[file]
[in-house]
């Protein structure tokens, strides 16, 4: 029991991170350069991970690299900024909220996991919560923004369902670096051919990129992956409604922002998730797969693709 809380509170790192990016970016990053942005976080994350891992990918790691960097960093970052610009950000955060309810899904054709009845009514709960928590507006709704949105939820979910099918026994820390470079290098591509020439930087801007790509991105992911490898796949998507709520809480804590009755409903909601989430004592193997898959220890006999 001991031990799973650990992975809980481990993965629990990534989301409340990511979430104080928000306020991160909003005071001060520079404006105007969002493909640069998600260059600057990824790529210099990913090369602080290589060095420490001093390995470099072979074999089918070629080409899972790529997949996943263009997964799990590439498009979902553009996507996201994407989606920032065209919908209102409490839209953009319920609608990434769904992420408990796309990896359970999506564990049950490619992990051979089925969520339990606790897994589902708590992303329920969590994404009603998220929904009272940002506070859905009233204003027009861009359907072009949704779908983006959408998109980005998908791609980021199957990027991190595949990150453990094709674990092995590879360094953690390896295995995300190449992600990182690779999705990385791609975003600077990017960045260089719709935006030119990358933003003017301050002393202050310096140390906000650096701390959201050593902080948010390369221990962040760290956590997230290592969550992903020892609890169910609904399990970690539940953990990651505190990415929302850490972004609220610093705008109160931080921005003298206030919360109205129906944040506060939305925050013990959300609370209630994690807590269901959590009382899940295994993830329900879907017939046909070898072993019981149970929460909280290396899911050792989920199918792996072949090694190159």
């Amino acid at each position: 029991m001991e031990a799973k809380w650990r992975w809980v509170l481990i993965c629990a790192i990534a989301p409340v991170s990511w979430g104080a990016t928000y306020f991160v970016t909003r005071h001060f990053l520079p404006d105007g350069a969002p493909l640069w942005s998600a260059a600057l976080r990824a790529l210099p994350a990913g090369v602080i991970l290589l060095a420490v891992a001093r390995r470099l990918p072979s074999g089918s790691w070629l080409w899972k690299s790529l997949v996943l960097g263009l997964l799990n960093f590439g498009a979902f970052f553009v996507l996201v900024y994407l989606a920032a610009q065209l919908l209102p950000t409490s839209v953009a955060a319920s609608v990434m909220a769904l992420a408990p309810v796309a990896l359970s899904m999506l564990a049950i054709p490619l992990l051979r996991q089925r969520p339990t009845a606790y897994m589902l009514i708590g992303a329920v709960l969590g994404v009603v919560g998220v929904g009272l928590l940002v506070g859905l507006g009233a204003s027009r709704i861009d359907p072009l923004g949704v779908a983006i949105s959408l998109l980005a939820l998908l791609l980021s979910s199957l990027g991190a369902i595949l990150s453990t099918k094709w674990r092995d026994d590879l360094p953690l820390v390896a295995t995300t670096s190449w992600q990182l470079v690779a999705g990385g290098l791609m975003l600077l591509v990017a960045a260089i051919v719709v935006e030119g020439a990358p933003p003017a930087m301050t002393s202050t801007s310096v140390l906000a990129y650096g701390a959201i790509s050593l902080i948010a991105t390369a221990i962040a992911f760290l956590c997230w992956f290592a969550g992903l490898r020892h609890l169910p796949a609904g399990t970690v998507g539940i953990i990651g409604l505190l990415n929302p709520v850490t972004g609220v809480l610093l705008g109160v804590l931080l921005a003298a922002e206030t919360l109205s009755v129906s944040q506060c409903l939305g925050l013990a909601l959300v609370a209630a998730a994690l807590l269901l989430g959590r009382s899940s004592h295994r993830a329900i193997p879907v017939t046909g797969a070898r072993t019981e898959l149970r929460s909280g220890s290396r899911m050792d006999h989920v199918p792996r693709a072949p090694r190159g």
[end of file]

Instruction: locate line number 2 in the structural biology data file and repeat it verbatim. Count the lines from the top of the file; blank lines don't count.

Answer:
């Protein structure tokens, strides 16, 4: 029991991170350069991970690299900024909220996991919560923004369902670096051919990129992956409604922002998730797969693709 809380509170790192990016970016990053942005976080994350891992990918790691960097960093970052610009950000955060309810899904054709009845009514709960928590507006709704949105939820979910099918026994820390470079290098591509020439930087801007790509991105992911490898796949998507709520809480804590009755409903909601989430004592193997898959220890006999 001991031990799973650990992975809980481990993965629990990534989301409340990511979430104080928000306020991160909003005071001060520079404006105007969002493909640069998600260059600057990824790529210099990913090369602080290589060095420490001093390995470099072979074999089918070629080409899972790529997949996943263009997964799990590439498009979902553009996507996201994407989606920032065209919908209102409490839209953009319920609608990434769904992420408990796309990896359970999506564990049950490619992990051979089925969520339990606790897994589902708590992303329920969590994404009603998220929904009272940002506070859905009233204003027009861009359907072009949704779908983006959408998109980005998908791609980021199957990027991190595949990150453990094709674990092995590879360094953690390896295995995300190449992600990182690779999705990385791609975003600077990017960045260089719709935006030119990358933003003017301050002393202050310096140390906000650096701390959201050593902080948010390369221990962040760290956590997230290592969550992903020892609890169910609904399990970690539940953990990651505190990415929302850490972004609220610093705008109160931080921005003298206030919360109205129906944040506060939305925050013990959300609370209630994690807590269901959590009382899940295994993830329900879907017939046909070898072993019981149970929460909280290396899911050792989920199918792996072949090694190159």